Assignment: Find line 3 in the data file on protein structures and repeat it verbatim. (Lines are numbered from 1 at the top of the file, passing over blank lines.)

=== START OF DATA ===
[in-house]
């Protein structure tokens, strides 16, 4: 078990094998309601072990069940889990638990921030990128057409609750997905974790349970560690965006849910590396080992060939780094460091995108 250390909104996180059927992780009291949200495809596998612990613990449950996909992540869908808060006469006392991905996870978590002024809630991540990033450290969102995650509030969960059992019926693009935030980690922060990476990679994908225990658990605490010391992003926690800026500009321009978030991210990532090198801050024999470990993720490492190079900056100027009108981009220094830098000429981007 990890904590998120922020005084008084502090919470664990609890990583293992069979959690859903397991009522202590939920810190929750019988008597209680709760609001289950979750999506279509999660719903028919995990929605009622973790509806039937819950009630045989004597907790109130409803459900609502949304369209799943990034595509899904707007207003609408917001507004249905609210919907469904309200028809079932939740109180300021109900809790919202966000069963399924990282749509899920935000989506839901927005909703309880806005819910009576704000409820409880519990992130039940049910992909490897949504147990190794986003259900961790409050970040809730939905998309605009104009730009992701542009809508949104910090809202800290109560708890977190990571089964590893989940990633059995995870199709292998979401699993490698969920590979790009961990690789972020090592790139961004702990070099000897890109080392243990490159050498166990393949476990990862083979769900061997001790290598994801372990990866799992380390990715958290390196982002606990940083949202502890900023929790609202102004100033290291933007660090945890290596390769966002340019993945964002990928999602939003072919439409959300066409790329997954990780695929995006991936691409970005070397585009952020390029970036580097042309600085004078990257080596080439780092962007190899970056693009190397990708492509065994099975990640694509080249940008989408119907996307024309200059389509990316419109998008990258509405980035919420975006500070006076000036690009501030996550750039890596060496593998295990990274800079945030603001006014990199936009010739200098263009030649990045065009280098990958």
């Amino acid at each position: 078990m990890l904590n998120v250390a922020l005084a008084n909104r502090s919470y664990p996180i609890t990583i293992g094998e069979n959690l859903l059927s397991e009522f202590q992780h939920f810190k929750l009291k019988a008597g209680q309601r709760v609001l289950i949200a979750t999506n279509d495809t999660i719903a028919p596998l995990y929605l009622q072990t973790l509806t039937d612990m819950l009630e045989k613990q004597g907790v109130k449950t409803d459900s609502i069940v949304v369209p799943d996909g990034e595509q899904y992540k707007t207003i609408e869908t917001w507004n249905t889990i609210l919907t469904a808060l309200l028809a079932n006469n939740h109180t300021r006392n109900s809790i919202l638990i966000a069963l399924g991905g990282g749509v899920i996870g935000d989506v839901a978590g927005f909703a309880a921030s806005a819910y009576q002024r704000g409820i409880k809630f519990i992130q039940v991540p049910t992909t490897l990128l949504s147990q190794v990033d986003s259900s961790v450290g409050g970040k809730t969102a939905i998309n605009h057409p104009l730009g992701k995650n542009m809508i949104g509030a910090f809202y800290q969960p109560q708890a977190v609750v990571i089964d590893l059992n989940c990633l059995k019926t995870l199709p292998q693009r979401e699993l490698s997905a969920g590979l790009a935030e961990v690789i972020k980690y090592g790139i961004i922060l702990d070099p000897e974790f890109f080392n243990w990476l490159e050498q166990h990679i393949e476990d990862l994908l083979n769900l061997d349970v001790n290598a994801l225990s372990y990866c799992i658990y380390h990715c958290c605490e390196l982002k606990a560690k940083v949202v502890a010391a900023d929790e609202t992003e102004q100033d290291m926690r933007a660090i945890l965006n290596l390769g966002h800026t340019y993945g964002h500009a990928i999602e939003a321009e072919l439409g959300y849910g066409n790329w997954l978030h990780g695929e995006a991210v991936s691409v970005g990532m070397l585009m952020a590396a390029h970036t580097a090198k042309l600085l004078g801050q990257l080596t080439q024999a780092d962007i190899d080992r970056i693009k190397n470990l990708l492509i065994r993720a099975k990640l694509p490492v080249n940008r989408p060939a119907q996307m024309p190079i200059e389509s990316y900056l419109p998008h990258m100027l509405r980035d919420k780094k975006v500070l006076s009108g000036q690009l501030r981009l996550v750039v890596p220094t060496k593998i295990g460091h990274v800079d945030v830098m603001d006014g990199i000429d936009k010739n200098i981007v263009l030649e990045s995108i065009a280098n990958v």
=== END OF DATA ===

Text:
């Amino acid at each position: 078990m990890l904590n998120v250390a922020l005084a008084n909104r502090s919470y664990p996180i609890t990583i293992g094998e069979n959690l859903l059927s397991e009522f202590q992780h939920f810190k929750l009291k019988a008597g209680q309601r709760v609001l289950i949200a979750t999506n279509d495809t999660i719903a028919p596998l995990y929605l009622q072990t973790l509806t039937d612990m819950l009630e045989k613990q004597g907790v109130k449950t409803d459900s609502i069940v949304v369209p799943d996909g990034e595509q899904y992540k707007t207003i609408e869908t917001w507004n249905t889990i609210l919907t469904a808060l309200l028809a079932n006469n939740h109180t300021r006392n109900s809790i919202l638990i966000a069963l399924g991905g990282g749509v899920i996870g935000d989506v839901a978590g927005f909703a309880a921030s806005a819910y009576q002024r704000g409820i409880k809630f519990i992130q039940v991540p049910t992909t490897l990128l949504s147990q190794v990033d986003s259900s961790v450290g409050g970040k809730t969102a939905i998309n605009h057409p104009l730009g992701k995650n542009m809508i949104g509030a910090f809202y800290q969960p109560q708890a977190v609750v990571i089964d590893l059992n989940c990633l059995k019926t995870l199709p292998q693009r979401e699993l490698s997905a969920g590979l790009a935030e961990v690789i972020k980690y090592g790139i961004i922060l702990d070099p000897e974790f890109f080392n243990w990476l490159e050498q166990h990679i393949e476990d990862l994908l083979n769900l061997d349970v001790n290598a994801l225990s372990y990866c799992i658990y380390h990715c958290c605490e390196l982002k606990a560690k940083v949202v502890a010391a900023d929790e609202t992003e102004q100033d290291m926690r933007a660090i945890l965006n290596l390769g966002h800026t340019y993945g964002h500009a990928i999602e939003a321009e072919l439409g959300y849910g066409n790329w997954l978030h990780g695929e995006a991210v991936s691409v970005g990532m070397l585009m952020a590396a390029h970036t580097a090198k042309l600085l004078g801050q990257l080596t080439q024999a780092d962007i190899d080992r970056i693009k190397n470990l990708l492509i065994r993720a099975k990640l694509p490492v080249n940008r989408p060939a119907q996307m024309p190079i200059e389509s990316y900056l419109p998008h990258m100027l509405r980035d919420k780094k975006v500070l006076s009108g000036q690009l501030r981009l996550v750039v890596p220094t060496k593998i295990g460091h990274v800079d945030v830098m603001d006014g990199i000429d936009k010739n200098i981007v263009l030649e990045s995108i065009a280098n990958v």